Last week we began looking at a little-known event in American history; the hunt for Pancho Villa. We complete that discussion today.
As part of the additional duties of the National Guard related to Pancho Villa’s incursions into the United States, the 2nd Florida Infantry Regiment was mustered into Federal service in June 1916 at Camp Foster in Jacksonville. The commanding officer was Colonel Albert H. Blanding (for whom Camp Blanding would later be named). The Florida troops were deployed to the Texas-Mexico border to support the Mexican Expedition.
In November 1916, the Suwannee Democrat received a letter from four Suwannee County citizens who were serving in Texas. These men, E. D. Groover, Lonnie Rhodes, Claude Jordan and John McCullers, were stationed with Company D of the 2nd Florida Infantry in Laredo, Texas. Their sentiments were probably shared by many soldiers of the day:
“Life on the border is not what some think it is. There are four of we Live Oak boys here and all of us is in good health and having a good time.
“You have probably read some articles of the soldiers hard times here, but it’s not so. We are having a good time and want our friends to know it.
“We all have been on some river patrol and the chances are that we will have some more…”
The Mexican Expedition lasted until February 1917, when U.S. forces were withdrawn and reassigned, partly as a result of World War I raging across the globe (of which the United States was not yet a participant) and partly after negotiations with Mexico. Pancho Villa remained a free man and a nuisance to local Mexican troops, but his threat to the United States was gone. The 2nd Florida Infantry would be mustered out of Federal service in March 1917, and its coat of arms would afterwards bear a cactus to symbolize their border service during the Mexican Expedition.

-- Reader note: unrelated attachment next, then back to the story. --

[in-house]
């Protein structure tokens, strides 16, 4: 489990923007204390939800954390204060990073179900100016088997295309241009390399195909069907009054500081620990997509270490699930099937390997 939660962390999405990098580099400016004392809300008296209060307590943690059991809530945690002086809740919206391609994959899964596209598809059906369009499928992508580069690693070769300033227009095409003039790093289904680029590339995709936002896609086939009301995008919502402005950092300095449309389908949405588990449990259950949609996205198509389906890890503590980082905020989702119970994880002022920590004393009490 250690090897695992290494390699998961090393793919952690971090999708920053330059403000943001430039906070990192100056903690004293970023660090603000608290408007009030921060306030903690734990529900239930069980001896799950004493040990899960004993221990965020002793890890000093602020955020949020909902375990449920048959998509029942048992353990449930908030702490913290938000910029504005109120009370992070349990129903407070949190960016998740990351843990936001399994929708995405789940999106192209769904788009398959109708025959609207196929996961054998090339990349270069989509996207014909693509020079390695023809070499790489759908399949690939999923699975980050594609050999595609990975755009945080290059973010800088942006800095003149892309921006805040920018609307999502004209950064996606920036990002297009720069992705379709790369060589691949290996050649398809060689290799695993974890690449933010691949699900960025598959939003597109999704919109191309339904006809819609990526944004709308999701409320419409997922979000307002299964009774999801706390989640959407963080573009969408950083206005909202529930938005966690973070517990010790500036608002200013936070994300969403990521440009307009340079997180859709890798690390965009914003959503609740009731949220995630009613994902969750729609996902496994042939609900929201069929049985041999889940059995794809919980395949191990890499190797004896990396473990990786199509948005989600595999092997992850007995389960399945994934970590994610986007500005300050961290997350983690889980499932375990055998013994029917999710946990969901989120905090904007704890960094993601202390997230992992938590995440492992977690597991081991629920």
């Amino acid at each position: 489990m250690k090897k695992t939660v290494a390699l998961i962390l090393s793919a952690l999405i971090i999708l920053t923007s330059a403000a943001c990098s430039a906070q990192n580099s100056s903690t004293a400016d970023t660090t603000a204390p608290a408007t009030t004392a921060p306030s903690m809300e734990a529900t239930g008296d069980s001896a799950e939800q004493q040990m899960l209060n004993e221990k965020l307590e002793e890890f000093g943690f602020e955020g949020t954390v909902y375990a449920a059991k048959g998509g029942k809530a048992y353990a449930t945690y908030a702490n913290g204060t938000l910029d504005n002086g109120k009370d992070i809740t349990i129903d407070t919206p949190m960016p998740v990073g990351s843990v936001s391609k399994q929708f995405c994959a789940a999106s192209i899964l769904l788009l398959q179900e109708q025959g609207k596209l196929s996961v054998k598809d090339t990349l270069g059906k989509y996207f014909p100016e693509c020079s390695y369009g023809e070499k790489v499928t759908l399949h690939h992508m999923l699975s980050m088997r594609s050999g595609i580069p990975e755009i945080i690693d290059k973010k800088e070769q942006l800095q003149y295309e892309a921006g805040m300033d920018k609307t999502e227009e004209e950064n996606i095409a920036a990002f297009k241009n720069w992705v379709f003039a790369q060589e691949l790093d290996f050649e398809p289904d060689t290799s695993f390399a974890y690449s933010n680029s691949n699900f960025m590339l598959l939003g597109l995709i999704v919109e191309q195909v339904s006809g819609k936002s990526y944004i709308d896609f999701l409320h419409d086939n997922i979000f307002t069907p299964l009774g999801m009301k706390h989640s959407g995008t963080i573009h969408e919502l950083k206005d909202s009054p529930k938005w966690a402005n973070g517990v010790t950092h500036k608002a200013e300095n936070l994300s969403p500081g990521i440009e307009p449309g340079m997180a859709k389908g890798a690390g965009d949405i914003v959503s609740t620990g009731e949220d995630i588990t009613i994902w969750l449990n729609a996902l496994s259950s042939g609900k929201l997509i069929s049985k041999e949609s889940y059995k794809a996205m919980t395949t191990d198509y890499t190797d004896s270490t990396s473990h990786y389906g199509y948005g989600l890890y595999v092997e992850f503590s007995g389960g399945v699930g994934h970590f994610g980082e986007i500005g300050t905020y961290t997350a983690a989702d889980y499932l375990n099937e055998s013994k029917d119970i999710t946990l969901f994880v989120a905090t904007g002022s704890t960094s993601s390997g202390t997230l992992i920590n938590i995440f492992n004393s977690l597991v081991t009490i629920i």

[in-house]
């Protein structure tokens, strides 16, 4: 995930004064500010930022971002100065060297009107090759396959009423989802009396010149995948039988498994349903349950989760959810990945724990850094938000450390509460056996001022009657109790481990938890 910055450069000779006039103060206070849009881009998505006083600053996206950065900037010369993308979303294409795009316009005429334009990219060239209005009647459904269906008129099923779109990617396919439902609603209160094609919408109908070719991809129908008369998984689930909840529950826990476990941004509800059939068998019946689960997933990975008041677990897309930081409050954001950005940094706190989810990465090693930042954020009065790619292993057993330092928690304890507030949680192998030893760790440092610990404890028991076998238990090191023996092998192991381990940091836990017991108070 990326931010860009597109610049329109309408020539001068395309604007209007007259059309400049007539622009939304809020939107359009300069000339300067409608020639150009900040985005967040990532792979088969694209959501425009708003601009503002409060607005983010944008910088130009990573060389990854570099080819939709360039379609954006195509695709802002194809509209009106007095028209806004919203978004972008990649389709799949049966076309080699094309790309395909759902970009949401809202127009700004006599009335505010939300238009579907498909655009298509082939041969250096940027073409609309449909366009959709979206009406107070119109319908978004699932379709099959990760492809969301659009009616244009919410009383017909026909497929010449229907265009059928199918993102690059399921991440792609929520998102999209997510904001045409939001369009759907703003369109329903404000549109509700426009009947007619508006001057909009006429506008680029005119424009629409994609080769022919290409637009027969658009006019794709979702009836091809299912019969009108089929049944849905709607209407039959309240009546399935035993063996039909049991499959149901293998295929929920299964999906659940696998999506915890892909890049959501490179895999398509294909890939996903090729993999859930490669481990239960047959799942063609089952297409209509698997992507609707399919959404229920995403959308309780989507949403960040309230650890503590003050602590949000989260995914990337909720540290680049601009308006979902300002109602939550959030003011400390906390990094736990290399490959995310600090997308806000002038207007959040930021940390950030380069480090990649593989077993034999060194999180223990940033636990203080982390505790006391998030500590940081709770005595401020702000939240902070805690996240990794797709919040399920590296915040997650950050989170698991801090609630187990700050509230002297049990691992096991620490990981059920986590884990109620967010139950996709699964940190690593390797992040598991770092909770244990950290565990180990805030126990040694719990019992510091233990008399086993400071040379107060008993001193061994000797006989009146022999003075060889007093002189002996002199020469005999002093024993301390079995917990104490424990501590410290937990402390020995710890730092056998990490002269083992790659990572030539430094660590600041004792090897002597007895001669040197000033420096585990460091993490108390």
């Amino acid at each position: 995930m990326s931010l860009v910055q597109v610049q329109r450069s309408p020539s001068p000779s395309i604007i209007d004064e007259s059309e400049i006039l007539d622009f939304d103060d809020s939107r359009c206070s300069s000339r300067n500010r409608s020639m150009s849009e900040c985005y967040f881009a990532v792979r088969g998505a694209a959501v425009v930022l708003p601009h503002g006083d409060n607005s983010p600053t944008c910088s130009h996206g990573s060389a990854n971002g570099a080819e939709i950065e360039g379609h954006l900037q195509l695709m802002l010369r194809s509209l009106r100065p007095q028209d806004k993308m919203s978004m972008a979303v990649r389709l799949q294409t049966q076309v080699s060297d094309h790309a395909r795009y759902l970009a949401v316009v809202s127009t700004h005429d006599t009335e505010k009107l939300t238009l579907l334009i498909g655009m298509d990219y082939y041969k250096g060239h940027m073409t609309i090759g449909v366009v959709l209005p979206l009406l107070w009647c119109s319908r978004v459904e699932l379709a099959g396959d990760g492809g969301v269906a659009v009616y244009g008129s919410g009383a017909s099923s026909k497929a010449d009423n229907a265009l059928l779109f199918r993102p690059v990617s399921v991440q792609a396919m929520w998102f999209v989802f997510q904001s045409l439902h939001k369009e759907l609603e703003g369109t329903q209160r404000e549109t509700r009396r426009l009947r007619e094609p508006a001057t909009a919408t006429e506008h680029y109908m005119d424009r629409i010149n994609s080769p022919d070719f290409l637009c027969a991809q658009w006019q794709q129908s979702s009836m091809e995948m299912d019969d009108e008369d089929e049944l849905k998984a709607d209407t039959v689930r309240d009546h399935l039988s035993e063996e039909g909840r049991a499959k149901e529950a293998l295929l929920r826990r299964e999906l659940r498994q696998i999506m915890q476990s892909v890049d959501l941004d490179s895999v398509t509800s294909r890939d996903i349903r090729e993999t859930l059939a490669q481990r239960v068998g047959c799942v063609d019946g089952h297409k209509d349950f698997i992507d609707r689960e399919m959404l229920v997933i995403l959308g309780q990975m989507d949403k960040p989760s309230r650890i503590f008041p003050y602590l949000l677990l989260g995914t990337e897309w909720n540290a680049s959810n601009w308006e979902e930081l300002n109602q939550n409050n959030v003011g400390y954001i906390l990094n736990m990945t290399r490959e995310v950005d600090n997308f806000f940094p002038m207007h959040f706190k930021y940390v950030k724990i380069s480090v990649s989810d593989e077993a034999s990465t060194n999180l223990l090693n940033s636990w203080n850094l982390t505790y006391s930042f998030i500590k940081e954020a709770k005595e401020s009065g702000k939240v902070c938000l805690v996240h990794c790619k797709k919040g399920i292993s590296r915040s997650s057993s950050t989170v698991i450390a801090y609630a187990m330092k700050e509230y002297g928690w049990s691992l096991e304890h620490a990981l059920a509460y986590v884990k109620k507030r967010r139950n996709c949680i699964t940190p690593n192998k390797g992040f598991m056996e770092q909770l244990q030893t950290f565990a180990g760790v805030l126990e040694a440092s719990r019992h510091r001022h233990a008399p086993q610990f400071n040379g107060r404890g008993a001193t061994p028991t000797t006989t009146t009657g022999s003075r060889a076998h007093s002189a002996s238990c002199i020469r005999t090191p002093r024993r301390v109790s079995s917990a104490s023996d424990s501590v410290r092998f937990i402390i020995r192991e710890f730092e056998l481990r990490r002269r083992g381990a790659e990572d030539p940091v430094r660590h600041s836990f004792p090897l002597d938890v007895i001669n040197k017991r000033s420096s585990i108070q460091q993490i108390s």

The four men who wrote to the Suwannee Democrat in November 1916 would have little time to rest from their service, however. The United States entered the First World War on the side of the Allies on April 6, 1917. In August of the same year, the men of the 2nd Florida Infantry would be drafted into Federal service again, this time to serve overseas in France against the Germans and their allies (and the coat of arms would have a fleur-de-lis added to symbolize their service in France).
Pancho Villa, having survived the American excursion into Mexico, remained a guerilla leader until 1920. He negotiated a peace settlement in that year after the assassination of his one-time friend and nemesis, President Carranza. As compensation for laying down his arms, he was granted a 25,000-acre hacienda and a sizeable pension by the Mexican government. Pancho Villa was eventually assassinated in 1923, ending his storied life.
More history next week!
Eric Musgrove can be reached at firstname.lastname@example.org or 386-362-0564.